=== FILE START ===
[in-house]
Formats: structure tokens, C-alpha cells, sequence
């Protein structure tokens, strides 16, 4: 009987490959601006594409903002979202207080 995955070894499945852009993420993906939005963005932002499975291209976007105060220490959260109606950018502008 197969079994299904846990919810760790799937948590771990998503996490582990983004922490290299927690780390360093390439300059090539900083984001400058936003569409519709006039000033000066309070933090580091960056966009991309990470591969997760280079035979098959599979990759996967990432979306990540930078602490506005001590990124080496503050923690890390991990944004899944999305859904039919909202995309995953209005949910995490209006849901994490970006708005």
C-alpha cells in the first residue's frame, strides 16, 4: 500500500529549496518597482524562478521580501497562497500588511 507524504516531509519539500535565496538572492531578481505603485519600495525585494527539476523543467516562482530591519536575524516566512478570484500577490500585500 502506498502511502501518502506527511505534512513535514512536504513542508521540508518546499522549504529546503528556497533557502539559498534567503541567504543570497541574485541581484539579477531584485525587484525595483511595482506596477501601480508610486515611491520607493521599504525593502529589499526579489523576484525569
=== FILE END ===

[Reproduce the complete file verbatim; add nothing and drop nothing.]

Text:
[in-house]
Formats: structure tokens, C-alpha cells, sequence
């Protein structure tokens, strides 16, 4: 009987490959601006594409903002979202207080 995955070894499945852009993420993906939005963005932002499975291209976007105060220490959260109606950018502008 197969079994299904846990919810760790799937948590771990998503996490582990983004922490290299927690780390360093390439300059090539900083984001400058936003569409519709006039000033000066309070933090580091960056966009991309990470591969997760280079035979098959599979990759996967990432979306990540930078602490506005001590990124080496503050923690890390991990944004899944999305859904039919909202995309995953209005949910995490209006849901994490970006708005």
C-alpha cells in the first residue's frame, strides 16, 4: 500500500529549496518597482524562478521580501497562497500588511 507524504516531509519539500535565496538572492531578481505603485519600495525585494527539476523543467516562482530591519536575524516566512478570484500577490500585500 502506498502511502501518502506527511505534512513535514512536504513542508521540508518546499522549504529546503528556497533557502539559498534567503541567504543570497541574485541581484539579477531584485525587484525595483511595482506596477501601480508610486515611491520607493521599504525593502529589499526579489523576484525569